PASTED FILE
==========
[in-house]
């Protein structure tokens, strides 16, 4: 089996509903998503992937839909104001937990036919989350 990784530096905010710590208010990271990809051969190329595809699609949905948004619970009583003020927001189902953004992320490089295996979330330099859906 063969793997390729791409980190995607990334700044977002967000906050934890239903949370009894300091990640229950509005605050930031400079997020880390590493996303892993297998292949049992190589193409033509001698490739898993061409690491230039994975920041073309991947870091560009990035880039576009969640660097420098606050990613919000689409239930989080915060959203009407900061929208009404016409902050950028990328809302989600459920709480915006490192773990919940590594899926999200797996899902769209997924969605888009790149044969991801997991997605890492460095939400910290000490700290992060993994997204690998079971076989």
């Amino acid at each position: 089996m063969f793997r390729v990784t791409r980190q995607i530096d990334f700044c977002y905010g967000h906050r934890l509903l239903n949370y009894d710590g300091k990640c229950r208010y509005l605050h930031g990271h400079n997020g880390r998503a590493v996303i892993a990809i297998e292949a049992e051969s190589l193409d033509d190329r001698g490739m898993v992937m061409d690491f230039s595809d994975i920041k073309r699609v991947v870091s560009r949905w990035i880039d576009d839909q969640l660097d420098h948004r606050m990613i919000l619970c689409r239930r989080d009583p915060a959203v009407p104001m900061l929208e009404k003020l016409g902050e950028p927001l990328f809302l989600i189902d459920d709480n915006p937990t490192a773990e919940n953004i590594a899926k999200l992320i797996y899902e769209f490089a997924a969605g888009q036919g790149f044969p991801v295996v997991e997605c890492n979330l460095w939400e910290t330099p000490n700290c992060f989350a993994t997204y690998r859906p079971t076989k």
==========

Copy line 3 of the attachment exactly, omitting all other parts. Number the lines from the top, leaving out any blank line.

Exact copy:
């Amino acid at each position: 089996m063969f793997r390729v990784t791409r980190q995607i530096d990334f700044c977002y905010g967000h906050r934890l509903l239903n949370y009894d710590g300091k990640c229950r208010y509005l605050h930031g990271h400079n997020g880390r998503a590493v996303i892993a990809i297998e292949a049992e051969s190589l193409d033509d190329r001698g490739m898993v992937m061409d690491f230039s595809d994975i920041k073309r699609v991947v870091s560009r949905w990035i880039d576009d839909q969640l660097d420098h948004r606050m990613i919000l619970c689409r239930r989080d009583p915060a959203v009407p104001m900061l929208e009404k003020l016409g902050e950028p927001l990328f809302l989600i189902d459920d709480n915006p937990t490192a773990e919940n953004i590594a899926k999200l992320i797996y899902e769209f490089a997924a969605g888009q036919g790149f044969p991801v295996v997991e997605c890492n979330l460095w939400e910290t330099p000490n700290c992060f989350a993994t997204y690998r859906p079971t076989k």